CRT TVs and computer monitors are accepted at the Ōtaki and Otaihanga transfer stations for recycling. A fee is charged for each unit. These items are not accepted as general waste.
Council subsidises the recycling fee by about 50 per cent using money from its share of the National Waste Levy (there is no contribution from rates). This means that residents will be charged per unit at the transfer station gate.
The subsidy has been very successful: to date, over 8,000 units dropped-off at Kāpiti transfer stations have been recycled by the accredited recyclers.
There is currently no drop-off for other types of e-waste in Kāpiti, but we are working on a local solution. In the meantime, the closest drop-off point for e-waste recycling is Trash Palace in Porirua.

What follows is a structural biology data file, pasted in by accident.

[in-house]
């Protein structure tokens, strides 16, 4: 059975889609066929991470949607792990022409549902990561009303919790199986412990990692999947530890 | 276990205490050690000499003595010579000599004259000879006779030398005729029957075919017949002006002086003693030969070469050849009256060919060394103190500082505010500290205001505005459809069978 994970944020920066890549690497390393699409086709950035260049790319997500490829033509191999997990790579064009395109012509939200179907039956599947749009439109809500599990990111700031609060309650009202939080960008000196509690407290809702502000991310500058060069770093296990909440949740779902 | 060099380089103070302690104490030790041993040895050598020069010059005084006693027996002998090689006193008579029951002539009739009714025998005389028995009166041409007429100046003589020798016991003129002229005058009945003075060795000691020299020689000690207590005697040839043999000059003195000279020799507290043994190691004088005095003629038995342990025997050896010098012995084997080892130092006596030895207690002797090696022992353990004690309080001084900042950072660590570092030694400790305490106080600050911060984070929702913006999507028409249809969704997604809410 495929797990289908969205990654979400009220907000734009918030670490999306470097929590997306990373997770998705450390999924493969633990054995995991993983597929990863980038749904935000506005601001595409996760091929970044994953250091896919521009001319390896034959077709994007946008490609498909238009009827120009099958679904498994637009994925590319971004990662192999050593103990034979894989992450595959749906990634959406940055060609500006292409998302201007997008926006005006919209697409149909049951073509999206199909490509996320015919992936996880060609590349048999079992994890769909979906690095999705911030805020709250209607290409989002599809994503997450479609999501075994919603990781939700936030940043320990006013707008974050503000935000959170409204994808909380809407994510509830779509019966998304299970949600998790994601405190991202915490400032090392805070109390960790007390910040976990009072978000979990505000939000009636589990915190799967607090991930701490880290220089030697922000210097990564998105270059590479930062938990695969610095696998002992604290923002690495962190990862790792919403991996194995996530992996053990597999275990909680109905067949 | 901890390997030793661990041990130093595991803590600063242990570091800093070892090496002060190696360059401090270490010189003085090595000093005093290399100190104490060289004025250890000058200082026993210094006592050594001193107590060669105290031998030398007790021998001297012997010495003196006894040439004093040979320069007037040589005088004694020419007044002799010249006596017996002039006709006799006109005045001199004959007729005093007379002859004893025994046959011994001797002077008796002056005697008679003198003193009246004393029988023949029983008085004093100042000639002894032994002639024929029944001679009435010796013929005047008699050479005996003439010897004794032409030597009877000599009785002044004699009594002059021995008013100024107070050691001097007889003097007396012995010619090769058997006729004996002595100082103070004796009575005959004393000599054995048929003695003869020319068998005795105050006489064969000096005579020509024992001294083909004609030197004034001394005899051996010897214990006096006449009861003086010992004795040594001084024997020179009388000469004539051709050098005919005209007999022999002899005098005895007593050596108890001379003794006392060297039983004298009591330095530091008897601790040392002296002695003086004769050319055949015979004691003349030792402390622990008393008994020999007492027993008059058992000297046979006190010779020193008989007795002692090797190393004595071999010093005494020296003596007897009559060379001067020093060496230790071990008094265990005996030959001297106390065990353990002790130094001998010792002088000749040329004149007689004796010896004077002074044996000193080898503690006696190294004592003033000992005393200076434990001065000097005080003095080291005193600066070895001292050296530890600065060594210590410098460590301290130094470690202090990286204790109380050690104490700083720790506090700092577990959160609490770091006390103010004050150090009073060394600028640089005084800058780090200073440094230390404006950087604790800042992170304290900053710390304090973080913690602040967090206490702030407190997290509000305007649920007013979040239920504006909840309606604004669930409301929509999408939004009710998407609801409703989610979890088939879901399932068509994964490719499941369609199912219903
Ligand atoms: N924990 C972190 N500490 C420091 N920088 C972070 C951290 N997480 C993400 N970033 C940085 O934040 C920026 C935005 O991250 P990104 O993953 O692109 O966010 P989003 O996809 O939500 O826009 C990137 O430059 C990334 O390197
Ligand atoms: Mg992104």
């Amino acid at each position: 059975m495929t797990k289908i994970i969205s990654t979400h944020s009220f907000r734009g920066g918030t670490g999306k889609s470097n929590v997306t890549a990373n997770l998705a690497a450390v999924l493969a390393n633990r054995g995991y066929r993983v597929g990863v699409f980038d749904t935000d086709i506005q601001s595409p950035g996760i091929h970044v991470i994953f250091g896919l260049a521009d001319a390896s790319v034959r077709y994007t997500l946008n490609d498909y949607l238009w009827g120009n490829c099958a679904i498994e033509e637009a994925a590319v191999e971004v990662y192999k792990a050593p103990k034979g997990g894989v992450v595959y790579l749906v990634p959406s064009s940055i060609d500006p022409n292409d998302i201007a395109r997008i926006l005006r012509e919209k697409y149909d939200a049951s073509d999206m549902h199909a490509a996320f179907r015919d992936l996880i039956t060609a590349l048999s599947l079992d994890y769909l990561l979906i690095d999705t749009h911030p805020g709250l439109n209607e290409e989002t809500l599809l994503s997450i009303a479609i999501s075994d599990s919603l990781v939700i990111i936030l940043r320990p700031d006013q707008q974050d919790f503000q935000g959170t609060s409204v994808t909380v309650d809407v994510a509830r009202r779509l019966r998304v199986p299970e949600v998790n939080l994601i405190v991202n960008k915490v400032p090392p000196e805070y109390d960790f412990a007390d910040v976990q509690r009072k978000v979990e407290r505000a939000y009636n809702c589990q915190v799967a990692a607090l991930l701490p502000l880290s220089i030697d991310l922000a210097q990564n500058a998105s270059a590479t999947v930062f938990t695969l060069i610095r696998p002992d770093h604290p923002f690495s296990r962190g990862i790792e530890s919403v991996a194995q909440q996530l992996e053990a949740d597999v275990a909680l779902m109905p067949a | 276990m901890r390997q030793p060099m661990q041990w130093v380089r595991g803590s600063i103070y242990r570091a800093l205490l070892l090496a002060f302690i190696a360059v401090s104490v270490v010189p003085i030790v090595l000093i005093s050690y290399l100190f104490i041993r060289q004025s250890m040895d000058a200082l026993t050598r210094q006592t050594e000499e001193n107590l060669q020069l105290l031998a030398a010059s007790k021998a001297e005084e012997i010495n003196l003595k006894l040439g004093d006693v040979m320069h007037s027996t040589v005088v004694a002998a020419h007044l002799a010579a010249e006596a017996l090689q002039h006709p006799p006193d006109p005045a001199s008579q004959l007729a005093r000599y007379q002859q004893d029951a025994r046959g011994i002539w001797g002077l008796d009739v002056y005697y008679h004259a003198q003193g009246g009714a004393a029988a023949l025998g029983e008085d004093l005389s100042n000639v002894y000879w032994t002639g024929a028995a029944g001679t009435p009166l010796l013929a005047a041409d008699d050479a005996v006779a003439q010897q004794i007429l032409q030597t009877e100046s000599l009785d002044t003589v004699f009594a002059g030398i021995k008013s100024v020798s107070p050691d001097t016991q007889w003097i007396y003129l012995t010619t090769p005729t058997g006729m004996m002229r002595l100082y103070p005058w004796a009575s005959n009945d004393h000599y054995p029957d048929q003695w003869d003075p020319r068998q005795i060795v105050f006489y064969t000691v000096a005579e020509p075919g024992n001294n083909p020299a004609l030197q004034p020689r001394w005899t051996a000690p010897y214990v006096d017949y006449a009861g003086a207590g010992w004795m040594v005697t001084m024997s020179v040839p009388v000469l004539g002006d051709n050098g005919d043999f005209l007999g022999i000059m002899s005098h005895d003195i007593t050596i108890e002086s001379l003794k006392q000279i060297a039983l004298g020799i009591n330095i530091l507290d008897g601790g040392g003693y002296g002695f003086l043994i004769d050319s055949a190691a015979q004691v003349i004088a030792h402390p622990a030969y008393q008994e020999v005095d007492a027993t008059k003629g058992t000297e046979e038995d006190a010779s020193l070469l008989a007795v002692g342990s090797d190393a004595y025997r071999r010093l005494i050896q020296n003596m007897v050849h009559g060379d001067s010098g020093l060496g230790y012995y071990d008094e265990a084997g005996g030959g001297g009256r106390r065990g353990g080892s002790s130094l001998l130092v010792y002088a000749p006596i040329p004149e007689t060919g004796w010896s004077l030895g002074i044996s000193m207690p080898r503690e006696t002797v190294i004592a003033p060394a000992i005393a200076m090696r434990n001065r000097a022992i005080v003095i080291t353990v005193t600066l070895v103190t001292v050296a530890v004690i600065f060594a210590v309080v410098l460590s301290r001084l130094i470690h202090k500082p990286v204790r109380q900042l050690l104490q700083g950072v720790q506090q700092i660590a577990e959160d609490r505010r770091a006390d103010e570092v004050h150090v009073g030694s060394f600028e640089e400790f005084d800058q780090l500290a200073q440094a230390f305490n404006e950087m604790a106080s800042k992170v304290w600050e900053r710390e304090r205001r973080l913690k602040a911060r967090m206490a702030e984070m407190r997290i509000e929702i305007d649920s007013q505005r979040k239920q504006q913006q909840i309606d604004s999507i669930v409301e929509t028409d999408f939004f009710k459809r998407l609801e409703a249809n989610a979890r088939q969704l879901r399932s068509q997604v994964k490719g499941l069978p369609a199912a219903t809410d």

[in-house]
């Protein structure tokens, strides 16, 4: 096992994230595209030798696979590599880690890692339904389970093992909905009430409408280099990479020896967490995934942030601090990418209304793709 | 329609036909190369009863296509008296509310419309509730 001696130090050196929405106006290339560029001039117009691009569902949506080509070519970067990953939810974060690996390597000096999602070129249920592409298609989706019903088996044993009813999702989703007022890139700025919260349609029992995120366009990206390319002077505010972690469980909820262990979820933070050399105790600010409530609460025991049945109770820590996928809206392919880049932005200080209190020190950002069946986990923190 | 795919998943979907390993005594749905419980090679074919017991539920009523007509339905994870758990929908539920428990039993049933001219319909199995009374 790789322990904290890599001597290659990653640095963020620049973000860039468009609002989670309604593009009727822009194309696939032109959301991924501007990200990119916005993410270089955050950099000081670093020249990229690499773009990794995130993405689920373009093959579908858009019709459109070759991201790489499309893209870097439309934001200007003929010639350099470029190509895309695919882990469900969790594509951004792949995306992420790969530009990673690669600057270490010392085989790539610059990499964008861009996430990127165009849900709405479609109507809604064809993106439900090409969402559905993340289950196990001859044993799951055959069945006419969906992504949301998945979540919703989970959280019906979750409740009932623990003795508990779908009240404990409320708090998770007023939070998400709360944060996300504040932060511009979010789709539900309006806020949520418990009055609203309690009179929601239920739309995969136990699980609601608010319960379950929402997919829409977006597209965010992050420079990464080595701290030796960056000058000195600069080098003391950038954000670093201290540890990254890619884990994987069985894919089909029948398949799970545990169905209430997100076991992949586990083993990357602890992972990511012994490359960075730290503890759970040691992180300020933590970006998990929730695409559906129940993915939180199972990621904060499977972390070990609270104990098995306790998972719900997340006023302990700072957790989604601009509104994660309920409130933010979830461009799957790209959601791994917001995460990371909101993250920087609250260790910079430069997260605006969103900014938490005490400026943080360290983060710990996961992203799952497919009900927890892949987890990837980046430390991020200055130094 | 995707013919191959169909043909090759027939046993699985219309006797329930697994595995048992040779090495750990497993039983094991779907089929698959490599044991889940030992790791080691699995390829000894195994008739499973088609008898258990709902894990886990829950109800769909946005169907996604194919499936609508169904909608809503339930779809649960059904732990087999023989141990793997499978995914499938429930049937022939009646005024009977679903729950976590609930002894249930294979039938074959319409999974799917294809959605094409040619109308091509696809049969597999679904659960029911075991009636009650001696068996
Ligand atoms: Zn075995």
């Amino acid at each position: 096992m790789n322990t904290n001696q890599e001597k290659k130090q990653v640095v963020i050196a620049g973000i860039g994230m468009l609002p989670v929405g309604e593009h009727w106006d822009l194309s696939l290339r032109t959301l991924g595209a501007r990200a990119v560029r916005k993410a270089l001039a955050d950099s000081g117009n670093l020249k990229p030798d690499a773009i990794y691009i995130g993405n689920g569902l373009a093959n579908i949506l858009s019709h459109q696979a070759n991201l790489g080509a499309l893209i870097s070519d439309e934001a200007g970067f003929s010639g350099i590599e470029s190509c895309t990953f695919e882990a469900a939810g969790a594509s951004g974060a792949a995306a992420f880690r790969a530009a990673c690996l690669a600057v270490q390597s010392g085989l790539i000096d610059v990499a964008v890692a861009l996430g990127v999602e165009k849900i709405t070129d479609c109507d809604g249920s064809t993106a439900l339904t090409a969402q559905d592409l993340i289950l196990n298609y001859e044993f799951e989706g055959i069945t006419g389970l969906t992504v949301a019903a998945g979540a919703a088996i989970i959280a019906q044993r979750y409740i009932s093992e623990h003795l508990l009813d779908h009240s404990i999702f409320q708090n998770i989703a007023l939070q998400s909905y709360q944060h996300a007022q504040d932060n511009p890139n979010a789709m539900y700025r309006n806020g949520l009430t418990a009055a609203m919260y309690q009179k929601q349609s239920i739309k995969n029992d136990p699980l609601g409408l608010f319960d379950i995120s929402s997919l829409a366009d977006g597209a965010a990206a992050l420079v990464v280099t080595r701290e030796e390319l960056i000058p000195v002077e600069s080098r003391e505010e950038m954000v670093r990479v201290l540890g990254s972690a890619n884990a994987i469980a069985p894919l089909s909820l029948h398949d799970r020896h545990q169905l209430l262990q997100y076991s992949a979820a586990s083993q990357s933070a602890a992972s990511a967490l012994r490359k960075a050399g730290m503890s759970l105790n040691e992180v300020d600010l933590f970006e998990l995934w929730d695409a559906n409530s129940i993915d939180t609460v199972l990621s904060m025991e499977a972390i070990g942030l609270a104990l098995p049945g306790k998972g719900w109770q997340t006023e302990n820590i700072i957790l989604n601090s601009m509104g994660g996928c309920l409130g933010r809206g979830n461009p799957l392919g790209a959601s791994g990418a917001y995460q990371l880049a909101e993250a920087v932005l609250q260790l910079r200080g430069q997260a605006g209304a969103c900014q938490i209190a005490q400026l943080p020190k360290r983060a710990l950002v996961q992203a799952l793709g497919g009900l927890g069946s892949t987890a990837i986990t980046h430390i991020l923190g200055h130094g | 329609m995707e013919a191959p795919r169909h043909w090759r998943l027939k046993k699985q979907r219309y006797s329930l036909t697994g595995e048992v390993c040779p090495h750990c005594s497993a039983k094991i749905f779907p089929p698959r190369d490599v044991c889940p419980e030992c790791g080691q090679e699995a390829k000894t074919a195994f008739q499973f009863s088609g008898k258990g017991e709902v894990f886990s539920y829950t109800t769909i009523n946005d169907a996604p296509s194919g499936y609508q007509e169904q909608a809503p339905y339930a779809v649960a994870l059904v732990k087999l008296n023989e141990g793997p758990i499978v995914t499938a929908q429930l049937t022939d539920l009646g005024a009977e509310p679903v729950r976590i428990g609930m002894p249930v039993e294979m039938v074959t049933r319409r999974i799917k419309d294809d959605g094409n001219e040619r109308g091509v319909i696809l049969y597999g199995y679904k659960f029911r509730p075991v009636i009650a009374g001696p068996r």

Rubbish and recyling collection days are listed here. If you require a schedule for the fortnightly glass and non-glass recycling collection, please contact EnviroWaste on email@example.com or 0800 438 224, or Low Cost Bins on 04 298 9333 (if you are a Low Cost Bins customer).
We follow a different model for kerbside collection services to a number of other councils around the country. Since 2013, these services have been provided to Kāpiti residents solely by independent operators. Our role is to monitor all collectors for their compliance to our licence conditions and the Solid Waste Bylaw.
The amount you pay for your weekly rubbish collection also covers the costs of recycling collection. There is no rates funding going towards kerbside collections.